Jam Cruise 2009


We wait 51 weeks a year, for the first week of January, for the ship to set sail for ports south and warmer weather.

From far and wide Jam Cruisers come, congretating on a floating, movable concert venue to enjoy the sun and the magic that happens when over 25 acts collide aboard a cruise ship where anyone and everyone co-mingles on stage.

jc-ra-b.jpgJam Cruise 2009 was once again held on the MCS Cruise Line, this time with a larger ship, Cloud 9, that accomodated 800 more cruisers; the sold out cruise a real tribute to business sense and marketing.

On the other hand, there were many first timers who failed to observe the basic common rules of etiquette. The expense kept many away for the first few years but as one cruiser put it, Jam Cruise only costs $3 a day: save $3 a day for 360 days and you are on the boat!

Embarking was more problematic this year than in previous ones and departure was held up until everyone was aboard. Cruise Director Annabel Lukins did a nice job this year of spacing out the bands, and while Medeski, Martin and Wood was throwing down their extremely technical jams on the pool deck, playing opposite was Leftover Salmon in the large theater with Lettuce sandwiched in between.  Two hours later fans had to choose between The New Deal, Tea Leaf Green and Les Claypool.  And this was just the first night.

Morning broke around 11:30 and the Jam Cruise denizens staggered out into the sunlight somewhere towards the Western end of the Cuban coast.  The treat for such effort? The New Mastersounds, ALO, Dumpstaphunk and Brock Butler.

jc-ra-a.jpgDuring another Les Claypool set after dinner, the bassist joked with the crowd, "I don’t want to call any of you virgins because let’s face it, none of you are virgins on this boat!"

The music powered on into the night for another five hours with Porter, Batiste and Stoltz, Emmitt-Nershi Band, Garage A Trios, The Lee Boys and Grace Potter & The Nocturnals.

In the morning, the boat was docked off the coast of Mexico, with Belize off the starboard side of the ship. Here, at 18 degrees south, it’s endless summer.  Many took advantage of the excursions, such as tubing or visiting Mayan ruins.  On board the ship, one of the funniest moments of the cruise happened as over and over again, an announcement was made on the ship’s PA:  "Leslie Edward Claypool please come to the reception desk." He was due to leave the ship in Belize and had not disembarked.

At the end of the day Karl Denson’s Tiny Universe set the background music that took the ship out of port and northward. Next on the Pool Deck Stage was Keller Williams with Moseley, Droll and Sipe. One of the most talked about shows, it seemed to feature more free form jams, something lacking since the departure of Umphreys McGee and The Disco Biscuits.

The ship took a quick trip up the coast to Costa Maya and offered another chance to do a little snorkeling, kayaking, and sitting on a smallish beach right off the docks as well. Bonerama set the tone for the evening’s departure from Mexico and following their trombone chorus was Grace Potter’s Pool Stage appearance.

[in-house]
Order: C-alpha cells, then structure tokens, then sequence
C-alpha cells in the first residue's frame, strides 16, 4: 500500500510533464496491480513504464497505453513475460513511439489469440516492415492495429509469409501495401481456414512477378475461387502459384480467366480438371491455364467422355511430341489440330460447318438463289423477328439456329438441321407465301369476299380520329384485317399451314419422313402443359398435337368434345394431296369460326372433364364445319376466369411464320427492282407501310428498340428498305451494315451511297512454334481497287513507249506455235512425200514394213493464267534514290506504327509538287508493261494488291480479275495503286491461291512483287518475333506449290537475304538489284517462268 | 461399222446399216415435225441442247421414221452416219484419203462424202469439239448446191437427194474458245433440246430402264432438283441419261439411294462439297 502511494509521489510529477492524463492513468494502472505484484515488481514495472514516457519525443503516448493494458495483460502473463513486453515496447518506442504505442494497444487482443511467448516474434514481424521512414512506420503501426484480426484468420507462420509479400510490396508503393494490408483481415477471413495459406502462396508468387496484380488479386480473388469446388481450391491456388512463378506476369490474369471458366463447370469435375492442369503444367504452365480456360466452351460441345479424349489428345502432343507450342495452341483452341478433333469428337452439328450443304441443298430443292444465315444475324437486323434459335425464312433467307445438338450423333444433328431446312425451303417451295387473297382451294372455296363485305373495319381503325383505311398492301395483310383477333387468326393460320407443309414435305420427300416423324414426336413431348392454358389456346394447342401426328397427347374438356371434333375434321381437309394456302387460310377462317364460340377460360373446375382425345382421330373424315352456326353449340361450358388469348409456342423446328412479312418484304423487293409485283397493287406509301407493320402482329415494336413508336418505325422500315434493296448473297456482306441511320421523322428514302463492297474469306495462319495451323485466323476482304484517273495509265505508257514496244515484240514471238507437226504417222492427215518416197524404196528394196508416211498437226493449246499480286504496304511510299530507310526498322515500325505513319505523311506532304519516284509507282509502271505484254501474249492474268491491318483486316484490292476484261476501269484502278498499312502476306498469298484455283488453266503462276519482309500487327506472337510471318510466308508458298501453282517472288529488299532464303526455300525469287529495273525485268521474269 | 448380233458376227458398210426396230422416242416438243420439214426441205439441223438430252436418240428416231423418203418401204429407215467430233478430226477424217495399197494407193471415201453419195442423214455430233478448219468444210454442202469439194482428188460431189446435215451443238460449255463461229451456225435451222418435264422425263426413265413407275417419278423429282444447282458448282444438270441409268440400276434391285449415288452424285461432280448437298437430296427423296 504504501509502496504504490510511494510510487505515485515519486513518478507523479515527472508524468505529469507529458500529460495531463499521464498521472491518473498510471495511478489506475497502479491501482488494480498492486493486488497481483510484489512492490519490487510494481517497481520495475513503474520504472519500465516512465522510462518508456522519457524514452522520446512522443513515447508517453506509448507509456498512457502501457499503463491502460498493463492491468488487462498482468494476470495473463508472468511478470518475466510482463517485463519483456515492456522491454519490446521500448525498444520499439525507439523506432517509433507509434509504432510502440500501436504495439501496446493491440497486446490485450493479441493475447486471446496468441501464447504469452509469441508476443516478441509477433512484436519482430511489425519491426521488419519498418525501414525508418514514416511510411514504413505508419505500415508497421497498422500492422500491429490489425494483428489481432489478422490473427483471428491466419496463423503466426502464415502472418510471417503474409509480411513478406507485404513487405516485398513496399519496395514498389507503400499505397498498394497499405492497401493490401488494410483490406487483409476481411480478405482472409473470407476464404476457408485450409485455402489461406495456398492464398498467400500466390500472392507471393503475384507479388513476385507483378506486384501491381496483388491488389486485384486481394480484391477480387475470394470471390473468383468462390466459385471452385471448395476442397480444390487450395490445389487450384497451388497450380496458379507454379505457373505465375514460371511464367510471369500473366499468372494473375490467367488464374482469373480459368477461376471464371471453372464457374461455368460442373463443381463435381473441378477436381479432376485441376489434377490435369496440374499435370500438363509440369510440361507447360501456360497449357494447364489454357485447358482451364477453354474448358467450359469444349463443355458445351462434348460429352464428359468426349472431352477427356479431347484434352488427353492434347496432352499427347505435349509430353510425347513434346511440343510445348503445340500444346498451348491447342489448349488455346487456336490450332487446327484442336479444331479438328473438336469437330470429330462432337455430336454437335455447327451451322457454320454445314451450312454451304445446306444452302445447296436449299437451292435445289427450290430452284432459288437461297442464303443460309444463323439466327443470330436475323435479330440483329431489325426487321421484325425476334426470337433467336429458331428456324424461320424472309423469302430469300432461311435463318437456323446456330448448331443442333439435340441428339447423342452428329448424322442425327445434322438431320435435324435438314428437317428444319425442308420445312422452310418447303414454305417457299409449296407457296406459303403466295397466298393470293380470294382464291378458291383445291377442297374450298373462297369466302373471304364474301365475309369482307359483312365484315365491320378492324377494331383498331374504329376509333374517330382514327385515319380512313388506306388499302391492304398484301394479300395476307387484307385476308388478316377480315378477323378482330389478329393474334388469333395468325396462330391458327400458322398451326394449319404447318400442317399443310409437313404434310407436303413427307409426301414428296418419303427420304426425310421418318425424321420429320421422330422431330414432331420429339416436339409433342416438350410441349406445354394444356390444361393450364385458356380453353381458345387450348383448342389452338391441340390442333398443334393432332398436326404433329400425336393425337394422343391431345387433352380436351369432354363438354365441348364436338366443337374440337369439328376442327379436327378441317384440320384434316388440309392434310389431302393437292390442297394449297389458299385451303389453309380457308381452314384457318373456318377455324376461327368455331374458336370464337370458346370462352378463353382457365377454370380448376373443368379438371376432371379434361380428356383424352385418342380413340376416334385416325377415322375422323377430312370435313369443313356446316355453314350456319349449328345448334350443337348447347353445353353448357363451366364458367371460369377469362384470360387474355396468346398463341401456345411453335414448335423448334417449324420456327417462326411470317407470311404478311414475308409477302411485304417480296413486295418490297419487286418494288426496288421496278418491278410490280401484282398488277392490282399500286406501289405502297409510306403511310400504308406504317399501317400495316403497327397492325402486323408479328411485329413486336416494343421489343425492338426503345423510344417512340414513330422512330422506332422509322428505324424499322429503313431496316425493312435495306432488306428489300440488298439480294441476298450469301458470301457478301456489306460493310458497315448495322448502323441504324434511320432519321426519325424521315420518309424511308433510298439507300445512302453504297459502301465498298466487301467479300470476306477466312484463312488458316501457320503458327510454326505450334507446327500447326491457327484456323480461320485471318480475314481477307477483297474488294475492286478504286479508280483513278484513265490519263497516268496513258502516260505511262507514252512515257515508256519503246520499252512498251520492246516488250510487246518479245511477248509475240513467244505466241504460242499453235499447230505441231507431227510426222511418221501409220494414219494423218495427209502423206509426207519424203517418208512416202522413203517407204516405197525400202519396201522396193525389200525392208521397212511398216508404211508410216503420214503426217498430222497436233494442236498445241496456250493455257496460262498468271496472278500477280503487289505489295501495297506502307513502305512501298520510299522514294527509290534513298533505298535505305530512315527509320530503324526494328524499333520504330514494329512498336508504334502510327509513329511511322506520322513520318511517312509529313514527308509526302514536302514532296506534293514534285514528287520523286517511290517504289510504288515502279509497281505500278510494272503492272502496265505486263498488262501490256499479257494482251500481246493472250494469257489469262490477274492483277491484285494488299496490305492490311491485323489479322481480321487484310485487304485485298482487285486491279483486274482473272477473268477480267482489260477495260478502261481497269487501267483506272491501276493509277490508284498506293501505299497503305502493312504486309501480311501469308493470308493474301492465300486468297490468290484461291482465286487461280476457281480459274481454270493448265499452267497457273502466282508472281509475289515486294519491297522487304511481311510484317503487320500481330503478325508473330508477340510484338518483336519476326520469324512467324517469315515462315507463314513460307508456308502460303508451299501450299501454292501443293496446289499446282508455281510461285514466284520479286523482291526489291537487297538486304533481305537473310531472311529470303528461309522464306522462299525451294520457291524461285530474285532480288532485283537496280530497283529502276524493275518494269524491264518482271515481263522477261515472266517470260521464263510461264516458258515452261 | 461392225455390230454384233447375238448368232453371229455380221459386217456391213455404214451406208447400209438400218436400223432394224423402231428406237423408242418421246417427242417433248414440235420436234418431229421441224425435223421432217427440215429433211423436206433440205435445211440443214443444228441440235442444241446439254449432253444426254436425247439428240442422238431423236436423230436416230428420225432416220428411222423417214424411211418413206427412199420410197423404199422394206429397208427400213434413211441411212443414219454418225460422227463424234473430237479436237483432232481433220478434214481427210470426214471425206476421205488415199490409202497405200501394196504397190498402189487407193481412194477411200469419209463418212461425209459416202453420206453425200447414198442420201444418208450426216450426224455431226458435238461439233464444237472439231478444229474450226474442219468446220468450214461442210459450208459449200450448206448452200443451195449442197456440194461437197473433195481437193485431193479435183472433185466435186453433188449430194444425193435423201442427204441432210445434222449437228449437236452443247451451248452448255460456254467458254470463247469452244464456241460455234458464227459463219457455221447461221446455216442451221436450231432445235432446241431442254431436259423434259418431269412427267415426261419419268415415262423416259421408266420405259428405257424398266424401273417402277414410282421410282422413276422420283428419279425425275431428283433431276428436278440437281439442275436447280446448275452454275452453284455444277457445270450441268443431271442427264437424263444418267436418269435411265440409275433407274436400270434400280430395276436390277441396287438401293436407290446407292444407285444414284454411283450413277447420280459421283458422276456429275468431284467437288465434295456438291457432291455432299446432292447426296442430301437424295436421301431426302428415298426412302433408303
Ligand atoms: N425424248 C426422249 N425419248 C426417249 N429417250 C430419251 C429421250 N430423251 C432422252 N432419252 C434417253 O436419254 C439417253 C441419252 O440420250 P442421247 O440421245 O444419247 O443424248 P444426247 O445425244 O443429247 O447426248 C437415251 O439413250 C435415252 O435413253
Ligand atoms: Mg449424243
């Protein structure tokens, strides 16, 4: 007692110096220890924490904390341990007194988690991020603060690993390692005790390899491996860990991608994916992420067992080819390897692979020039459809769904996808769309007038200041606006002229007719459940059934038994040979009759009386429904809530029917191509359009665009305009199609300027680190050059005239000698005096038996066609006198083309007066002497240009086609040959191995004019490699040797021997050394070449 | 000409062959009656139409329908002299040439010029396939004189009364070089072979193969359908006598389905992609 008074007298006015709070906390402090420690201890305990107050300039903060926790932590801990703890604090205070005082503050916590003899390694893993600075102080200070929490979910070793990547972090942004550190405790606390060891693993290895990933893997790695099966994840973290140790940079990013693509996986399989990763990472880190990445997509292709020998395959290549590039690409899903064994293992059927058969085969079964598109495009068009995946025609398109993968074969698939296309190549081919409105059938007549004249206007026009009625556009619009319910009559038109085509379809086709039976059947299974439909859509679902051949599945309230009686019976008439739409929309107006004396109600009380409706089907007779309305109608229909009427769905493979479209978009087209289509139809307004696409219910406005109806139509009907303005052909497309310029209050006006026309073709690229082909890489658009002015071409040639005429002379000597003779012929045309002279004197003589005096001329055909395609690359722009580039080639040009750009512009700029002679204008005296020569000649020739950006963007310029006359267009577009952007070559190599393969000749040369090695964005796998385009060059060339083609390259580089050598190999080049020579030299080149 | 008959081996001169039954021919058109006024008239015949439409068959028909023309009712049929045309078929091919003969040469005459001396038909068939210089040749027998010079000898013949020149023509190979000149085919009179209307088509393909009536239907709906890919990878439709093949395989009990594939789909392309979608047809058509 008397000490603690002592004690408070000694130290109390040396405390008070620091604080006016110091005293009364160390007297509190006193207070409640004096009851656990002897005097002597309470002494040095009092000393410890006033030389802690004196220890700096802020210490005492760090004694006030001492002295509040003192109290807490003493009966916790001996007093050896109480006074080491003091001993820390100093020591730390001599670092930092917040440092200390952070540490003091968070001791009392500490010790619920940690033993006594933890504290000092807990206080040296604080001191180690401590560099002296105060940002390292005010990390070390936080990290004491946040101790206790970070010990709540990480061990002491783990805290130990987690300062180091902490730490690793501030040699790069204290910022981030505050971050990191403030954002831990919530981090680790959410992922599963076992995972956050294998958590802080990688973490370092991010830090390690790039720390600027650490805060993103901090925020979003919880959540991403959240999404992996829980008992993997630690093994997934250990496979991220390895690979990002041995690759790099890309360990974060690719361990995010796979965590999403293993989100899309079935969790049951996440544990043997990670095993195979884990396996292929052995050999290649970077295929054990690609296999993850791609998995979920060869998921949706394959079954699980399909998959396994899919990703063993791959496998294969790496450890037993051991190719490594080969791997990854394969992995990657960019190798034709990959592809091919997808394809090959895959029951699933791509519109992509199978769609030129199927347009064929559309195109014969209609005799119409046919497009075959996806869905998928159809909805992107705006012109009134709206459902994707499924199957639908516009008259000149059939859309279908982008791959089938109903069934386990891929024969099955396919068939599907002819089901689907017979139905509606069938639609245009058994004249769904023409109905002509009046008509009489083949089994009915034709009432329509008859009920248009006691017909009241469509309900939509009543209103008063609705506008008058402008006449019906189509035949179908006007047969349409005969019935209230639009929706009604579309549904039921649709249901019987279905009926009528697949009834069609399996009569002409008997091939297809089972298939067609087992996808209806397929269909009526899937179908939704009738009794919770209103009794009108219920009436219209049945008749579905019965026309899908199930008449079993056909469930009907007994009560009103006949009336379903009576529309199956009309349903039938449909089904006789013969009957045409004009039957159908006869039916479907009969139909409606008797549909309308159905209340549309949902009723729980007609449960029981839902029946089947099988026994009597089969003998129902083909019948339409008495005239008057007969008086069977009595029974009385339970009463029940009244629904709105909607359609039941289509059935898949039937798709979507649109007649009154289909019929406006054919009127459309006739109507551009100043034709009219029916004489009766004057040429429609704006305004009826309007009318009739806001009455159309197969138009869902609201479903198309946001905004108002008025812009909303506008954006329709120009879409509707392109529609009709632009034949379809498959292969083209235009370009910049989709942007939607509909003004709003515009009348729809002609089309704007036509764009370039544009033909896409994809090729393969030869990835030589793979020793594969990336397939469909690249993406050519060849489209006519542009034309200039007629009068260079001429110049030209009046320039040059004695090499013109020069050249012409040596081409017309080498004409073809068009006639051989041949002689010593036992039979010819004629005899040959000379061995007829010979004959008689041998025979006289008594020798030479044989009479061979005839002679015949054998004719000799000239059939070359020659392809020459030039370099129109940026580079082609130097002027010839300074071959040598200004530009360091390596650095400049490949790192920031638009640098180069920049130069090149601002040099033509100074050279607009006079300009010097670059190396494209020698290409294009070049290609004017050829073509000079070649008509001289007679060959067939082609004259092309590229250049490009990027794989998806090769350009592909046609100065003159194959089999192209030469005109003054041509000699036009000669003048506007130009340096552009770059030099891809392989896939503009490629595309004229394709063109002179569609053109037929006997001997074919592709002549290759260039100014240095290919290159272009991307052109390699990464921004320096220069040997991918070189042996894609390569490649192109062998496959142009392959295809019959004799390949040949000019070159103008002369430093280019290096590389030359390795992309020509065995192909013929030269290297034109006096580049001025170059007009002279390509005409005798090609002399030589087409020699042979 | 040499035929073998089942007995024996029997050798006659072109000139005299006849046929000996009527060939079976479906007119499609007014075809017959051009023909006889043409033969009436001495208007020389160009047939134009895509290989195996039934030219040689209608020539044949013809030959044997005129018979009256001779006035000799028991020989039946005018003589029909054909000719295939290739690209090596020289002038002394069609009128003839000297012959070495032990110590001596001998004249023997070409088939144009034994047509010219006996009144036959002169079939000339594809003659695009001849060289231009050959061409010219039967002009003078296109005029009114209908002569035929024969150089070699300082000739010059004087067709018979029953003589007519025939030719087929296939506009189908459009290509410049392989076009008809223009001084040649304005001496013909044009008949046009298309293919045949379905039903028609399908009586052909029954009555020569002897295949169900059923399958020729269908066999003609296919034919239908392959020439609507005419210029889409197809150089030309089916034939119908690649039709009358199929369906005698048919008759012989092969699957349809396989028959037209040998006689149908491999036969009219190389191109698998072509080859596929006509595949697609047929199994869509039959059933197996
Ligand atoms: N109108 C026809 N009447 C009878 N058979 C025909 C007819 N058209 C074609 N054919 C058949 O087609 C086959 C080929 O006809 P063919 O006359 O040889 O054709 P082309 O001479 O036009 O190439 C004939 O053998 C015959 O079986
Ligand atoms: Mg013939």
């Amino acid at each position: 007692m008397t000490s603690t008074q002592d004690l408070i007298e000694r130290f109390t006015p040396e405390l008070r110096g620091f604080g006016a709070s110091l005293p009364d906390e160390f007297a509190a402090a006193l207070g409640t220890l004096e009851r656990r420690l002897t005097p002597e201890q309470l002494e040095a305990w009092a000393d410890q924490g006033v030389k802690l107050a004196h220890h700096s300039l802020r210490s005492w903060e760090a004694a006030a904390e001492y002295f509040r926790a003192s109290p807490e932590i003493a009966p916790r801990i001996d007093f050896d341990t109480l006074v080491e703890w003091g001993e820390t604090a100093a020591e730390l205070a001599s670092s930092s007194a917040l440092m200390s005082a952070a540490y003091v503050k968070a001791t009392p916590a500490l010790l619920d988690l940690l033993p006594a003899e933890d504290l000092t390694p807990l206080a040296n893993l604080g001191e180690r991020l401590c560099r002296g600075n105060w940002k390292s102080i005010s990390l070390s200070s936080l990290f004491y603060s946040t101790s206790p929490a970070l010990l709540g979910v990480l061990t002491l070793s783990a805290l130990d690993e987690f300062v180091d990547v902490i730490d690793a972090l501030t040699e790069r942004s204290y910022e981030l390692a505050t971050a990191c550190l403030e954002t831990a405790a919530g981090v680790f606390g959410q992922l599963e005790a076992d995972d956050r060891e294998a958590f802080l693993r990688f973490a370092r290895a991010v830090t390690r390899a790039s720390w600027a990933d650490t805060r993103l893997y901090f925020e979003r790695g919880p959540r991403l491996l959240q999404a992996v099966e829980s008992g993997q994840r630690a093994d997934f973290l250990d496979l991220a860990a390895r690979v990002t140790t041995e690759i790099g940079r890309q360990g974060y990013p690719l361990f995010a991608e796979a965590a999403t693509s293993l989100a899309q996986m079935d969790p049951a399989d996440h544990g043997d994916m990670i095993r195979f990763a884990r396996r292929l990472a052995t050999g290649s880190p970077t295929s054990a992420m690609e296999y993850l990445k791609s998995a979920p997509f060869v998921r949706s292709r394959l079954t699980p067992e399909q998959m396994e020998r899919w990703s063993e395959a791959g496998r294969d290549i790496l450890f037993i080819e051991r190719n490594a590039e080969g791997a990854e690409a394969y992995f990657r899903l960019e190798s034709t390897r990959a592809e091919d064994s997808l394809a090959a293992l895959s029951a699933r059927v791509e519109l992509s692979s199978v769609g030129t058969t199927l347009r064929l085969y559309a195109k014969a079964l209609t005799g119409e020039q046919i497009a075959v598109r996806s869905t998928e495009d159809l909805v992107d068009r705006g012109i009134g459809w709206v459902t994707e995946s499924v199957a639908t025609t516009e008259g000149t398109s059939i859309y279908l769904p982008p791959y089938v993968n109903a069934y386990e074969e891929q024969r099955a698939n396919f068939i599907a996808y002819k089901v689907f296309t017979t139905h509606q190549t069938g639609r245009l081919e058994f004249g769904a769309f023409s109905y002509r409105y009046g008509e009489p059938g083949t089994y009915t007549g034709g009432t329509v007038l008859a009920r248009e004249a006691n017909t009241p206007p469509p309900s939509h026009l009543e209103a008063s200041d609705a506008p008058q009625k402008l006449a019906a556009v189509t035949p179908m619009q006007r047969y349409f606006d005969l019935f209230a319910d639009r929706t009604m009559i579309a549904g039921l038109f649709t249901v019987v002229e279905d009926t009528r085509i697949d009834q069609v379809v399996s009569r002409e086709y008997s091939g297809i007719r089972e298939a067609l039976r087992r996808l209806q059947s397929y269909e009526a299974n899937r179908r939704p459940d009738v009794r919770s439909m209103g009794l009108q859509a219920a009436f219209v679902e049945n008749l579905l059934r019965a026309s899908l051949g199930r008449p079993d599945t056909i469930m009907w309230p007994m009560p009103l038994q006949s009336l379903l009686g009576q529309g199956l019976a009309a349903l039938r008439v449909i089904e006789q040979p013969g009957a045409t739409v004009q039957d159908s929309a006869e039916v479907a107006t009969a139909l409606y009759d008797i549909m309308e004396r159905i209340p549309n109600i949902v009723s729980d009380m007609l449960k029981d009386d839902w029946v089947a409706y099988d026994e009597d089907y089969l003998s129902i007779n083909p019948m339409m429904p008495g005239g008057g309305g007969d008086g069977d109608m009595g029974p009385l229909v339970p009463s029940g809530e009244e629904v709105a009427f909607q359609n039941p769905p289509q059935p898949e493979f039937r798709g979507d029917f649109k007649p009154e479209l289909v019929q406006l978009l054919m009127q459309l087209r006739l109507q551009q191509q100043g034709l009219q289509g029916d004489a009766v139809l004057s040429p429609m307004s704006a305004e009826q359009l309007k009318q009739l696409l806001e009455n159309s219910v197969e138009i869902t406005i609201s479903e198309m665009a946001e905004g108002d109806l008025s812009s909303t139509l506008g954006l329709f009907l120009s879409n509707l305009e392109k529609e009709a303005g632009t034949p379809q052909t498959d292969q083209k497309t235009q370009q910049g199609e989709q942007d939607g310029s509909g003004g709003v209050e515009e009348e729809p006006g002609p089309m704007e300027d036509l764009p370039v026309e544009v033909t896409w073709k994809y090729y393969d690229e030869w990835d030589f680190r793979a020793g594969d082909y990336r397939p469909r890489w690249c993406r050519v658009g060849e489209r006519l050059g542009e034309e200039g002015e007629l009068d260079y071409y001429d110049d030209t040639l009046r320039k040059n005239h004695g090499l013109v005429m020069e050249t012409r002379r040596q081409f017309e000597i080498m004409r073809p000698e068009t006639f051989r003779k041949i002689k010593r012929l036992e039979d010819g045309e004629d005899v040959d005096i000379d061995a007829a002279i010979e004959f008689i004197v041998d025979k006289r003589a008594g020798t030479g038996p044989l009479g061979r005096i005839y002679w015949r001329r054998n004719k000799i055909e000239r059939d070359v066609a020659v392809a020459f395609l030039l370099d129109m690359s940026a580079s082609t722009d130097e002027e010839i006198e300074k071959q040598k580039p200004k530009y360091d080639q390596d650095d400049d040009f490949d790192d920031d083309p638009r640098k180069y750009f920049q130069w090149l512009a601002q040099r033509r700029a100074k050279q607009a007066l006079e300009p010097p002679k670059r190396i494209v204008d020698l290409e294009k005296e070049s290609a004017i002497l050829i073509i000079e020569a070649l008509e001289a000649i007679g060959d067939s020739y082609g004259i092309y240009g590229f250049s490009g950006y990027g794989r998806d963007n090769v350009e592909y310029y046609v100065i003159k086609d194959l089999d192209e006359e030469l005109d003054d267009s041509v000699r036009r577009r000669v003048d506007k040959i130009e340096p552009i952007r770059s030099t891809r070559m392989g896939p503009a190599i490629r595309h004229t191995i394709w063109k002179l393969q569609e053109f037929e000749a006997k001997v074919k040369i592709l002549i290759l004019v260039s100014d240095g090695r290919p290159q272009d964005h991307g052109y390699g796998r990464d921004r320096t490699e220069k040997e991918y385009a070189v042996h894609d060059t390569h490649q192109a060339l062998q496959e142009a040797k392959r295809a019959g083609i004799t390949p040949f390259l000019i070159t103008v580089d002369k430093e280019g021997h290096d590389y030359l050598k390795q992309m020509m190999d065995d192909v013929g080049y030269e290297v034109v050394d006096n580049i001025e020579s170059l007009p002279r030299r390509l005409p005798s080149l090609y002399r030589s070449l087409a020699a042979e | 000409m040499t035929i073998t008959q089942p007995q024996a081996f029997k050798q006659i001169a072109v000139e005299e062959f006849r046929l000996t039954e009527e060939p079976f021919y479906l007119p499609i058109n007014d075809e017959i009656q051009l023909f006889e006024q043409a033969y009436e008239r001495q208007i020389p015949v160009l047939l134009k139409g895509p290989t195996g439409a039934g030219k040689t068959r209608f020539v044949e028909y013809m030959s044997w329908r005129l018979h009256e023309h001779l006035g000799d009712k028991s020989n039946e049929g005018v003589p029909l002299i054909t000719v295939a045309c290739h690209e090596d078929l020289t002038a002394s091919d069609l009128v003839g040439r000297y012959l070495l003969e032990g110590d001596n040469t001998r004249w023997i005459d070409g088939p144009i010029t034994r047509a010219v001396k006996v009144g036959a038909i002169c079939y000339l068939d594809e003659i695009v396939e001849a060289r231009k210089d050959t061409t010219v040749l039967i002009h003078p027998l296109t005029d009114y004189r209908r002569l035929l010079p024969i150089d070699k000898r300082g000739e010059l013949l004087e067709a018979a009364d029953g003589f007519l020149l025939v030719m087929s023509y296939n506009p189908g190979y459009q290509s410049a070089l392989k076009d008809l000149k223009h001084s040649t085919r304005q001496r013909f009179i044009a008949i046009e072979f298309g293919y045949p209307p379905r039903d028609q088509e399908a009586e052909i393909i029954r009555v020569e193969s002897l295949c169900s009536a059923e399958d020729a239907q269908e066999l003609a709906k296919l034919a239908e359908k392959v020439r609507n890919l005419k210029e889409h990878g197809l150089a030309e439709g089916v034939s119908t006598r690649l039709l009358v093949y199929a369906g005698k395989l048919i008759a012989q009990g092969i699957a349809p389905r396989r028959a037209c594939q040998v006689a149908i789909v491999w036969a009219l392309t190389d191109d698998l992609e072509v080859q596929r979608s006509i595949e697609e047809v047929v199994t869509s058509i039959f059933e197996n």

jc-bk-b.jpgGrace Potter came out with a particularly energetic show which seemed to be a crowd favorite. She was followed by Tea Leaf Green, who delivered one of their more inspired shows. Jam Cruise seems to bring the best out in bands. Sandwiched in was Michael Franti. If that wasn’t even enough, Lettuce, Garage A Trois and The New Deal all played before the sun came up.

The music came fast and furious on the voyage home.  First up were the Lee Boys, who seem to have become a festival favorite these days.  More solo acts were on the bill, as Brock Butler and Jackie Green each played on the Pool Deck 2. Green is one talented yound man, reminiscent of those wonderful Austin, Texas songwriters and with hint of Bob Dylan. Franti got his Pool Stage performance,  and the super jam was hosted by Robert Walter. The New Mastersounds played opposite Denson, Galactic, and Keller Williams. Even though it’s a festival on a boat, it had the same issues as those on terra firma:  one spent a lot of time either choosing what to see or running from end to end of the ship every few minutes. There was too much to see, hear and experience.

There are always problems on any cruise, and they were on Jam Cruise as well: unruly passengers, wookies, schwillies and just plain rudeness.  However, the Cloud 9 staff seemed to work miracles in keeping things together.

The cruisers disembarked without serious issue and made their way home, most headed to the airport to return to real life and freezing weather.  As jam Cruises goes, is wasn’t perfect. Fans still want bands that weren’t scheduled, better food and service, quicker boarding time, and fewer obnoxious fans who don’t respect for we, as staff and passengers, have tried to create.

But, as far as festivals go, it’s still the best thing afloat.

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